ISLAMABAD: Pakistan has told the United States it is ready to facilitate its talks with the Taliban, but cannot become a guarantor to the negotiating process, a senior security official told Dawn on Saturday.
“Pakistan must not be blamed in case of failure of attempts (by US) for reconciliation with the Taliban as it does not spoon-feed them,” the official remarked.
“Contact with the Haqqani group is there, but they are not in our pocket,” was the message put across during a crucial meeting between the two sides on Friday.
The US delegation, headed by Secretary of State Hillary Rodham Clinton, included the Chairman, Joint Chiefs of Staff, Gen Martin Dempsey and Central Intelligence Agency (CIA) chief David Petreaus while Foreign Minister Hina Rabbani Khar, Chief of the Army Staff Gen Ashfaq Parvez Kayani and the chief of Inter Services Intelligence (ISI), Gen Ahmad Shuja Pasha represented Pakistan.
The official said the Taliban would themselves determine the propriety or otherwise of sitting at the negotiating table with the United States.
He said both sides felt that reconciliation was the way forward, but the devil lay in the detail. “The nitty-gritty of executing any prospective deal will test the acumen of all sides.”
He said Pakistan had raised certain issues with Hillary Clinton and both sides agreed that more work was needed.
He said Islamabad had made it clear to Washington that the “negotiating process must be Afghan-owned and Afghan-led”.
The Taliban must not be pressed to abandon Al Qaeda, lay down arms and declare respect for the Afghan constitution before the talks, the US was advised. “We know the Afghan culture, they will never lay down their arms,” he observed.
Pakistan had also spelt out its reservations to the US: it must not be forced into a strategy that the US itself is not going to follow on the other side of the border. The unambiguous message given to Washington was: an action against the Haqqani network in North Waziristan was not advisable as Pakistan cannot afford to open a new front at this stage.
According to the official, it was stressed that military operation should “complement the policy to work”, but in the “absence of a clear policy nothing would work”.
TENSE NOTE: The official said the talks began on a tense note when public pronouncements by top US officials against Pakistan, including the ‘ultimatum’ given to the country by Hillary Clinton herself during her stay in Kabul were challenged, but the temperature cooled down with the clarifications given by the US Secretary of State.
He said Pakistan had also voiced concern over the funding sustainability for the 400,000-strong Afghan National Army. He pointed out that 6-8 billion US dollars funding per year would be required for it which the weak Afghan economy cannot sustain.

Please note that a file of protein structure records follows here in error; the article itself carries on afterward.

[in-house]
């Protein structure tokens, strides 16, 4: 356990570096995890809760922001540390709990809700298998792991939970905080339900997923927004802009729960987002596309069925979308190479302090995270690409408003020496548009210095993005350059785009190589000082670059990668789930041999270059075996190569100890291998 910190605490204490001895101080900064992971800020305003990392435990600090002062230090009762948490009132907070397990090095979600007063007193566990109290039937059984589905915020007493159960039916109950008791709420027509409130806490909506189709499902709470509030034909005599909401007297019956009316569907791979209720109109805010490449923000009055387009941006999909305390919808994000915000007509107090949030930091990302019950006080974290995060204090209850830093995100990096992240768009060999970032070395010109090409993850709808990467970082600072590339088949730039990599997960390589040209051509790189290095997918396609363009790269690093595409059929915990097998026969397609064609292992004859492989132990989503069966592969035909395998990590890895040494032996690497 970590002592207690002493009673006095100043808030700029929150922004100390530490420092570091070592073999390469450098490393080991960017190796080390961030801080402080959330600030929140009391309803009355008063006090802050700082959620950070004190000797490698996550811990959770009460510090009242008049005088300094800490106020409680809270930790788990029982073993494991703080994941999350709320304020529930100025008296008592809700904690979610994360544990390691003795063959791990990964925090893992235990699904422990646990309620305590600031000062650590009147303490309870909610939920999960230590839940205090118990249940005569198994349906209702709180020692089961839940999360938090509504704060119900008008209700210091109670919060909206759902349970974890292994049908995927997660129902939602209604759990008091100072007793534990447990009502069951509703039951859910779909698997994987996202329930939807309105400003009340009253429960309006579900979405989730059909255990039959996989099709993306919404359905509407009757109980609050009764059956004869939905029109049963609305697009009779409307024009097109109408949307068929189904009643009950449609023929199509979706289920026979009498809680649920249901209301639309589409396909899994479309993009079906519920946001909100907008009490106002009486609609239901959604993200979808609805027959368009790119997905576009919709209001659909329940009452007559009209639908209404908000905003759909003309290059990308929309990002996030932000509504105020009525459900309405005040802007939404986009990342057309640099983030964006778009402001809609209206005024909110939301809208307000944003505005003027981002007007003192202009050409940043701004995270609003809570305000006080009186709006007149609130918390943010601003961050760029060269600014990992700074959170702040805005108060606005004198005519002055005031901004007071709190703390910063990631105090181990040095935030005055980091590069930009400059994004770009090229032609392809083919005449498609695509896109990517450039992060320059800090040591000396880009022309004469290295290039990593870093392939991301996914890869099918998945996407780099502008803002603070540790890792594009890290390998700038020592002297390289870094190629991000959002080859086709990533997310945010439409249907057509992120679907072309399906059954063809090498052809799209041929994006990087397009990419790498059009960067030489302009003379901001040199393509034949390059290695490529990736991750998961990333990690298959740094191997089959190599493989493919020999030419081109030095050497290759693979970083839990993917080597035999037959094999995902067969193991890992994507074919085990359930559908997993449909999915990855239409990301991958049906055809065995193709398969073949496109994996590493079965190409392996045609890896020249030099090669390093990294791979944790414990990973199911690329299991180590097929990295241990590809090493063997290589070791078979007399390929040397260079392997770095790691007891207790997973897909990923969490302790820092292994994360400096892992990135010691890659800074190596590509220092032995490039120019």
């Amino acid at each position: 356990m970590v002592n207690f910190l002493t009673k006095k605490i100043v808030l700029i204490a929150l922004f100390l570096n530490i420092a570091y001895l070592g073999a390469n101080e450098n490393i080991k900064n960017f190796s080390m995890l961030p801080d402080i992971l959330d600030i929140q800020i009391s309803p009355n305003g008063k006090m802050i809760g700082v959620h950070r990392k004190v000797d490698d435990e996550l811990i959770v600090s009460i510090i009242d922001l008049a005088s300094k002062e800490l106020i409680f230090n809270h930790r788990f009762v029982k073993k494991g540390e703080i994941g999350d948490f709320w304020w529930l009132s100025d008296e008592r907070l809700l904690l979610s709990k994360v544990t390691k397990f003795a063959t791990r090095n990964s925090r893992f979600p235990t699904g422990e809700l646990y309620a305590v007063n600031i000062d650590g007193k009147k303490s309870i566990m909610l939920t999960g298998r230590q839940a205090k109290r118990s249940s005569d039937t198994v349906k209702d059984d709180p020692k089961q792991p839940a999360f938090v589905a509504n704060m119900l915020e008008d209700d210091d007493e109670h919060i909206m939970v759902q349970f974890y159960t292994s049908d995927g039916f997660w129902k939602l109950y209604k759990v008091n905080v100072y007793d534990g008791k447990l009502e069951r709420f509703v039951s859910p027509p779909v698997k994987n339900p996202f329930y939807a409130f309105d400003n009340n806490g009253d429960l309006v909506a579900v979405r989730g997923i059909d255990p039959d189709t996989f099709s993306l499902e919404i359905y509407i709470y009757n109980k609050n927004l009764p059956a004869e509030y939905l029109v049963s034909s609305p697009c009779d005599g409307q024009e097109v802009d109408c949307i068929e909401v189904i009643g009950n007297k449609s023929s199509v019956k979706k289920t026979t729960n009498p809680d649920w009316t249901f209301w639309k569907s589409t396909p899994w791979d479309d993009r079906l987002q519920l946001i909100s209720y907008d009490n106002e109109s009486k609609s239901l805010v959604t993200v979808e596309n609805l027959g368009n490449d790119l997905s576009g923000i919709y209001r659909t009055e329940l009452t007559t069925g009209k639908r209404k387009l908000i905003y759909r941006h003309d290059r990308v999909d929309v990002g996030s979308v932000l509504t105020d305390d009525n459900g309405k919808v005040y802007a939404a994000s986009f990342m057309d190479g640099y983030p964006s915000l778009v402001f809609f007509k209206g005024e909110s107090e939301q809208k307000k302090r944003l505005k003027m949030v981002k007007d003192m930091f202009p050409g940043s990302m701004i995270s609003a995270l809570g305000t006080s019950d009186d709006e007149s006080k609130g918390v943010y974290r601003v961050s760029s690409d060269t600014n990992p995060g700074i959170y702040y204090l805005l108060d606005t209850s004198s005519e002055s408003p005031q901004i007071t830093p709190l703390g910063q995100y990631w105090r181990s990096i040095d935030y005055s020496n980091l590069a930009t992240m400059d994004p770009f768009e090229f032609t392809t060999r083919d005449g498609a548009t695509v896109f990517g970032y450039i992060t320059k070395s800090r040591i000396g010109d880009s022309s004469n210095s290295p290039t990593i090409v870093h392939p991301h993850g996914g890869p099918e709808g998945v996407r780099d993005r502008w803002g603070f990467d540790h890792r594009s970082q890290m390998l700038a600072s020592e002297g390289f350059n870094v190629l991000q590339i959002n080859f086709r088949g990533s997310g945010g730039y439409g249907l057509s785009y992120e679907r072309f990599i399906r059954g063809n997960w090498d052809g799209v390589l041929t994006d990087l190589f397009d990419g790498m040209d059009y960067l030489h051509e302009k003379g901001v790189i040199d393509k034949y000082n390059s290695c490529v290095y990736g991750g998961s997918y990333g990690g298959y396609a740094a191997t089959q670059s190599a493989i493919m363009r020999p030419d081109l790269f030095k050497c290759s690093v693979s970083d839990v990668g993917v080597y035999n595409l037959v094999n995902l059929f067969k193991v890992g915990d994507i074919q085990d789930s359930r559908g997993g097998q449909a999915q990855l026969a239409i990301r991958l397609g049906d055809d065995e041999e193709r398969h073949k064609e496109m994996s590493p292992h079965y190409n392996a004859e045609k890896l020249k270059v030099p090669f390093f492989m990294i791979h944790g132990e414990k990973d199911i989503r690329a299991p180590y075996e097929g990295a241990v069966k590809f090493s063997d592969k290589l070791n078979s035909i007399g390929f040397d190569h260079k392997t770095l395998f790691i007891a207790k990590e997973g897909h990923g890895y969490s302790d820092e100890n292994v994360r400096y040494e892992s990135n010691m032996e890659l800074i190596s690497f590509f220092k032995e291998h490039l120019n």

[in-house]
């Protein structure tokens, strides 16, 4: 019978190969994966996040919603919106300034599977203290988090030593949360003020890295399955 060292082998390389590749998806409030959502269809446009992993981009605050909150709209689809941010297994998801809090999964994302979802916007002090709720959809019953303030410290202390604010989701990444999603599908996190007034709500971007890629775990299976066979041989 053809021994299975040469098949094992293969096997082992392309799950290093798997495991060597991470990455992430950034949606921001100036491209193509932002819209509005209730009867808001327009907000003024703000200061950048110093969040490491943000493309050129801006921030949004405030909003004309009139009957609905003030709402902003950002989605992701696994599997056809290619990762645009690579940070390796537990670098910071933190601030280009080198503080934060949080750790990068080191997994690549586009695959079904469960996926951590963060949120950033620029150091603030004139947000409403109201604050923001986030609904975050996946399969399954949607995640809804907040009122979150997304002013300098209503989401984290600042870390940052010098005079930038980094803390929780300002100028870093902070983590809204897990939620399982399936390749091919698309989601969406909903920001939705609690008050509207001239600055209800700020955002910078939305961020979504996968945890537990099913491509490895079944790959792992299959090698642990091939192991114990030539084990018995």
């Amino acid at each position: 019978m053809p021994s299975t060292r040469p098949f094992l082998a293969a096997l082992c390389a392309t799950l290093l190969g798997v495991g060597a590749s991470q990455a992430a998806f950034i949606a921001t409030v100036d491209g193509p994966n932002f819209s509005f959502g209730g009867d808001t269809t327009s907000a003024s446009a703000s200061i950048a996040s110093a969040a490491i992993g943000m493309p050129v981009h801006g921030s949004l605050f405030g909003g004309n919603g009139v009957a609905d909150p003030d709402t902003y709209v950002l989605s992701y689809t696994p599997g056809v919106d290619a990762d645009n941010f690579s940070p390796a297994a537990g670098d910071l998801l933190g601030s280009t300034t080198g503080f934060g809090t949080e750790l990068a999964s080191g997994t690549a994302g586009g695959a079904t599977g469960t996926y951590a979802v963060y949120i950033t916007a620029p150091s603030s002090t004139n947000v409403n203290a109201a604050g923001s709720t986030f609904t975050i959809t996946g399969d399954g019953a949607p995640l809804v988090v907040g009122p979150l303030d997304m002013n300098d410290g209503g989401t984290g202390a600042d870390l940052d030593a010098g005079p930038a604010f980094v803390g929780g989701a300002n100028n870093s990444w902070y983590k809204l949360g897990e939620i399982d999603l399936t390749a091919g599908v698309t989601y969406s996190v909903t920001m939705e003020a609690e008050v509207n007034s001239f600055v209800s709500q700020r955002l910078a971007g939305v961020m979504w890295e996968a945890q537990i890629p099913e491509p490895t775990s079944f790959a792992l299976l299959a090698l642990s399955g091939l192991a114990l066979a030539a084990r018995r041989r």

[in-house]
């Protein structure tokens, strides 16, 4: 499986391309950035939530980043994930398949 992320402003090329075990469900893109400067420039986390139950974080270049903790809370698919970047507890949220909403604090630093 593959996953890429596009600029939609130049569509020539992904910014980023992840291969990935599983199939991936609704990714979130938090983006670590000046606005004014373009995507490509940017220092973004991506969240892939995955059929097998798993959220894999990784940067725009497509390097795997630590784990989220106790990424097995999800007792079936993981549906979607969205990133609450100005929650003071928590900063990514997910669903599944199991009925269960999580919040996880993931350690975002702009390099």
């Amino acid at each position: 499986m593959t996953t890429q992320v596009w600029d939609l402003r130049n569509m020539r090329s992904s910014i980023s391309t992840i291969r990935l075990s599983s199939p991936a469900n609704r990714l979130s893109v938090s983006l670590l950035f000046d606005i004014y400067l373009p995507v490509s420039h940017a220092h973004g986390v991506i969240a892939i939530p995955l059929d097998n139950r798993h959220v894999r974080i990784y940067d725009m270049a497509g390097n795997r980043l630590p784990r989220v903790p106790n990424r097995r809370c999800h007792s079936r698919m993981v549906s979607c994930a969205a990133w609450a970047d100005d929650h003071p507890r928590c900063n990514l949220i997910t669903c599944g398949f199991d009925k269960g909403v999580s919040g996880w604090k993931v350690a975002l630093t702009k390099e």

Islamabad did not shy away from expressing its worst fears: the disruption of funding at any stage would mean disintegration of the Afghan force and spawning of well-trained and well-equipped splinters, leading to anarchy and posing a serious security threat to Pakistan.
Most of the concerns raised during the meeting were part of a document handed over to US President Barack Obama by Army chief Gen Ashfaq Parvez Kayani last year. It was for the first time that a written account of Pakistani establishment’s core concerns was given to the US in an unusual move.
A US official, during a briefing on Hillary Clinton’s visit, said she spoke about the importance of working together in order to eliminate safe havens both in Afghanistan and Pakistan, and about the need to squeeze the Haqqani network.
“We (Pakistan) took exception to ‘squeezing the Haqqanis’,” the Pakistani official said. She softened her language, saying the US merely wanted to see Pakistan doing its best to stop the planning and execution of attacks on Nato forces in Afghanistan.
In reply to a question about US contacts with the Haqqani network, the American official said the meeting took place in summer, disclosing that the ISI had suggested it and the Afghans also knew about it. “And our (US) message was very clear: the door is open to those who can meet these red lines. And those who want to keep fighting us, we are prepared for that fight”, the US official remarked.
He said details about negotiations had not been worked out. “But I think we need to start with ensuring we are all on the same page in terms of the framework.”